Paul wrote the letter to the believers at Colossae to keep them on the right path of orthodox faith, and to refute what has been termed "the Colossian heresy." Which brings up a good question: What is heresy anyway?
In our current series on Colossians, we keep bumping into this, so it makes sense to give it a bit more of a definition. Heresy is defined as "belief or opinion contrary to orthodox religious (especially Christian) doctrine," with synonyms of dissension, nonconformity, and more. Orthodox is the opposite of heresy, meaning that it "conforms to what is generally or traditionally accepted as right and true; established and approved."
Of course, our world today likes to promote nonconformity, even dissension, along with suspicion and rejection of authority, orthodoxy, and all things truth with a big "T." As soon as we stop, think and dig down on such positions, though, we find that all our rejection of orthodox belief and practice in the name of individualism and freedom is actually destabilizing, producing conflicts and ultimately self-defeating.
So, how do you and I, theologically, recognize heresy from orthodox belief? As I've shared on Sundays in this series, the essential heresies of the New Testament all deal with the person of Jesus: Who is he? How does he relate to God the Father? And the Spirit? Was he just a man? Was he divine? Etc. And all these questions are important because flowing out of them are issues that affect our salvation.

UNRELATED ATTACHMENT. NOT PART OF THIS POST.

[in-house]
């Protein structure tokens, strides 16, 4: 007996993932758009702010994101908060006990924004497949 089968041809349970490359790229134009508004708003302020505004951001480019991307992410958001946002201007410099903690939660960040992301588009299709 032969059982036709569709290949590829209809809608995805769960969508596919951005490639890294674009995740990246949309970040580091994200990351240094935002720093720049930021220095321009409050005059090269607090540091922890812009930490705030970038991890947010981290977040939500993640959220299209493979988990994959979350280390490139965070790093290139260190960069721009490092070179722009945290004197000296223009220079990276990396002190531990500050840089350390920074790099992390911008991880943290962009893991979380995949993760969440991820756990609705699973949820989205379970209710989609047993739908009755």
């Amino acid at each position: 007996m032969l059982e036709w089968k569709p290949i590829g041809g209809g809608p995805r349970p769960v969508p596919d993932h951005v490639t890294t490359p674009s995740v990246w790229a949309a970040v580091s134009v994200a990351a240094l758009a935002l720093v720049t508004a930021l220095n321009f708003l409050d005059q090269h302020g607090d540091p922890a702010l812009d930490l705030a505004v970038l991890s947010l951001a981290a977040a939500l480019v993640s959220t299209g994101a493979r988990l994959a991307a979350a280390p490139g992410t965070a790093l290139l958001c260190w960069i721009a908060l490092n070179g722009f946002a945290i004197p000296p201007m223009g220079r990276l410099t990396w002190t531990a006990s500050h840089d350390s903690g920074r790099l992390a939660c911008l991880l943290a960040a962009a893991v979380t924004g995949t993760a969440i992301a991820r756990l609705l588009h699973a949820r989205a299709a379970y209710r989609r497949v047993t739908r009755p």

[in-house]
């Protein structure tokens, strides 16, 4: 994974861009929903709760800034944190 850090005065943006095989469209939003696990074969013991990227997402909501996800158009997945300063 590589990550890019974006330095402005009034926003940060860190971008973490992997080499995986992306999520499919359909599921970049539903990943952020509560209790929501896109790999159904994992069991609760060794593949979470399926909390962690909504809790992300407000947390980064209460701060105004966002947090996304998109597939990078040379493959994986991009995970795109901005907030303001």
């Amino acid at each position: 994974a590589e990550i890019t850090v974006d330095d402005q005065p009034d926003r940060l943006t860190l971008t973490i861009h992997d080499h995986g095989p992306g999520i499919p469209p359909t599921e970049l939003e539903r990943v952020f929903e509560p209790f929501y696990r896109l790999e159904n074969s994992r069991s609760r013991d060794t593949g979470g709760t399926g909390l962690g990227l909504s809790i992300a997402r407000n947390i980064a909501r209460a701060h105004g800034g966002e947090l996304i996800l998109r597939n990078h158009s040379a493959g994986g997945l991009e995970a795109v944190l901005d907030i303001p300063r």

Timothy Paul Jones is a former pastor who now serves as seminary professor and associate vice president at The Southern Baptist Theological Seminary in the U.S. He's done us the favour of producing a short video outlining the early church heresies and how they relate to the four core beliefs about Jesus. CLICK HERE FOR THAT VIDEO.
Just like those trained to recognize counterfeit money (they're trained mostly in how to recognize the real, more so than just the hundreds of ways a bill might be faked), you and I can recognize what is counterfeit (heresy) about Jesus by recognizing four core beliefs about Jesus. Note this: All four must be true for a doctrine about Jesus to be true, as all are put forward and affirmed in Scripture:
- He was fully human.
- He was and is fully God.
- He is one person.
- And, He has two natures, both divine and human.
Dr. Jones will list the four major New Testament heresies by their names, but note this that he mentions, too: All the Christian cults and heresies of today (Jehovah's Witnesses, Mormons, etc.) are actually not "new" but repackagings of the same old heresies of the early church, too.
What do you and I take away from all this? Our own salvation is wrapped up in what we believe. What you believe is necessarily important, because it is directly associated with your eternal salvation! (Cf. Romans 10:5-13). So, be on your guard for your own heart and faith against heresy, as well as your friend's around you. You and your friend will be glad in this life and all the next that you did.